What You Need to Know About Winter Illnesses

January 24, 2017

As we battle cold temperatures this winter, we will continue to see a lot of colds, coughs, influenza (flu) cases and other respiratory illnesses.

There are several strains of the flu virus, which is a contagious respiratory illness that can result in mild to severe illness. The flu virus kills tens of thousands of people and hospitalizes more than 200,000 people in the United States each year, making it the leading cause of vaccine-preventable death in our country.

Respiratory syncytial virus (RSV) is also a common respiratory illness impacting the lungs and breathing passages of patients. For most healthy people, RSV is like a cold that goes away in one to two weeks. But, RSV can be serious, especially for infants, children with weakened immune systems due to another medical condition and older adults.

How to prevent the flu: The best way to protect against the flu is to get an annual flu vaccination. Although the flu vaccine does not fully protect against all strains of the flu virus, it does provide some protection. If you haven’t already, it is not too late to get a flu vaccine since you can get the flu at any point in the year.

More ways to prevent the development of flu and other respiratory illnesses: Wash your hands often; sneeze and cough into your elbow; keep your stress level down; get plenty of sleep; make healthy food choices; exercise; and limit your exposure to people who are sick.

When to call a doctor if your child is ill: Contact your child’s doctor’s office if he/she has a temperature that reaches 103°F; has difficulty breathing (such as retractions, grunting or noisy breathing); has a repetitive cough while at rest, especially if it brings up phlegm; or has underlying issues, like asthma or another chronic illness, and begins to show respiratory symptoms.

When to keep children out of school: You should keep your child home from school or daycare if he/she has a fever of 100.5°F or higher; has difficulty breathing; or has a repetitive cough while at rest. Each school or daycare is different, but a good rule of thumb is if a child hasn’t had a fever for at least 24 hours, is drinking and eating well, and does not have any significant respiratory problems, then they are probably okay to return to school or daycare.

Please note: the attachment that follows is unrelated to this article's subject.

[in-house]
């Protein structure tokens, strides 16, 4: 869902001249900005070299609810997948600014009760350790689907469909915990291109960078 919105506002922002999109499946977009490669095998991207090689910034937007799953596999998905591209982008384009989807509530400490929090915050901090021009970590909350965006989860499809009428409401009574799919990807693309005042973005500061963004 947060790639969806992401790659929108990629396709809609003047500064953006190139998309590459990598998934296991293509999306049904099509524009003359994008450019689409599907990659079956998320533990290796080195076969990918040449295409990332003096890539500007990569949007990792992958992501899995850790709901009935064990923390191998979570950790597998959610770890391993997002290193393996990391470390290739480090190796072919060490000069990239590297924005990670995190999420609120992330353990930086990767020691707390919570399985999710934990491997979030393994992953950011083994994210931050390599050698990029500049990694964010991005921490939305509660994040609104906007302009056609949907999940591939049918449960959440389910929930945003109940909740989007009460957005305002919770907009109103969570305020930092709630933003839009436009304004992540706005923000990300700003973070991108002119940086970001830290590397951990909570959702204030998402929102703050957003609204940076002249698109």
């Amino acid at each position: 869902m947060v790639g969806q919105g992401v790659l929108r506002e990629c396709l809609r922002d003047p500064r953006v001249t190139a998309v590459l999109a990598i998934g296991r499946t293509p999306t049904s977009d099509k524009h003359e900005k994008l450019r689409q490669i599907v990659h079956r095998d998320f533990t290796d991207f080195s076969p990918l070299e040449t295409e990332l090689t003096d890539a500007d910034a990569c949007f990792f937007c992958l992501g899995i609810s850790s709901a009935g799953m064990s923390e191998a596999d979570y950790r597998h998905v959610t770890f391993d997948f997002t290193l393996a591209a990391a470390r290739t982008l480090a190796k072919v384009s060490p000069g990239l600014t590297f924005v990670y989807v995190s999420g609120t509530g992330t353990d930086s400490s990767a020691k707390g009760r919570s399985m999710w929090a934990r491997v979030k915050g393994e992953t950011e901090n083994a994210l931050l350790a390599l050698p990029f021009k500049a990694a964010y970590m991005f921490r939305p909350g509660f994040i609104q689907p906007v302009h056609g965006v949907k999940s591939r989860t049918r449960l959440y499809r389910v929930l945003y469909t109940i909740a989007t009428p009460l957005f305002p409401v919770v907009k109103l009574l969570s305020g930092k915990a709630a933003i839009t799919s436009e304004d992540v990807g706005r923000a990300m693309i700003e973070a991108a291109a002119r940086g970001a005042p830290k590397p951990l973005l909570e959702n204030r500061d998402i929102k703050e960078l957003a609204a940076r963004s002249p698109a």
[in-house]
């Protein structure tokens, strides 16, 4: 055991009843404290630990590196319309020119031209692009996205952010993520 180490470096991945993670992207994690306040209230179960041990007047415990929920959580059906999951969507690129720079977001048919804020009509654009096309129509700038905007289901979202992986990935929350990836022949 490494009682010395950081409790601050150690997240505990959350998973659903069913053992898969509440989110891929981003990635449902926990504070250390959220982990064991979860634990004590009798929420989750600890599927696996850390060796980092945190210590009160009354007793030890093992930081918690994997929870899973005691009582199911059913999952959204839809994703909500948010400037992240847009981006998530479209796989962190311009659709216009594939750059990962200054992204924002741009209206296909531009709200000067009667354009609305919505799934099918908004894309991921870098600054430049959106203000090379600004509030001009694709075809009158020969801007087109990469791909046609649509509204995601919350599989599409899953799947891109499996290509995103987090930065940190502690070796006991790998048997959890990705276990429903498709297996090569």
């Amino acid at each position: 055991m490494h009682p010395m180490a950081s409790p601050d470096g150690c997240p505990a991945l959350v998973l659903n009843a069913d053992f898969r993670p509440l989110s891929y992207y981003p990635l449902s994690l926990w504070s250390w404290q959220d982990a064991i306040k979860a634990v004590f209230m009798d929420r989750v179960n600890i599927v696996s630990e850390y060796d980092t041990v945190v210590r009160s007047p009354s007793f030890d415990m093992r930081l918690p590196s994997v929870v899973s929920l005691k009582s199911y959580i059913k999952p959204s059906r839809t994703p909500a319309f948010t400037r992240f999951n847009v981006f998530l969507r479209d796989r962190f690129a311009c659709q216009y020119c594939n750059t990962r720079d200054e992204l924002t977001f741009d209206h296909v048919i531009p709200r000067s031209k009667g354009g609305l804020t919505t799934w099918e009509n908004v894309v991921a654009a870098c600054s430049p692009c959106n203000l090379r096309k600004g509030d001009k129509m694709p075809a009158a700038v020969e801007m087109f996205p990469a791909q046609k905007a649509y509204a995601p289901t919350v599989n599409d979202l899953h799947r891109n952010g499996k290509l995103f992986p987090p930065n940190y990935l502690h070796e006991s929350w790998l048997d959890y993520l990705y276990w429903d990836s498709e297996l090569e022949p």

If you or a loved one does get sick this winter or throughout the year, Mercy’s care team is available to help. To find a nearby health care provider, visit www.mercy.net/search/doctor. Have a happy and healthy 2017!

The best way to protect against the flu is to get an annual flu vaccination.

The best way to protect against the flu is to get an annual flu vaccination.

Contact your child’s doctor’s office if he/she has a temperature that reaches 103°F; has difficulty breathing (such as retractions, grunting or noisy breathing); has a repetitive cough while at rest, especially if it brings up phlegm; or has underlying issues, like asthma or another chronic illness, and begins to show respiratory symptoms. 

Contact your child’s doctor’s office if he/she has a temperature that reaches 103°F; has difficulty breathing (such as retractions, grunting or noisy breathing); has a repetitive cough while at rest, especially if it brings up phlegm; or has underlying issues, like asthma or another chronic illness, and begins to show respiratory symptoms. 

If you or a loved one does get sick this winter or throughout the year, Mercy’s care team is available to help. To find a nearby health care provider, visit www.mercy.net/search/doctor.

If you or a loved one does get sick this winter or throughout the year, Mercy’s care team is available to help. To find a nearby health care provider, visit www.mercy.net/search/doctor.

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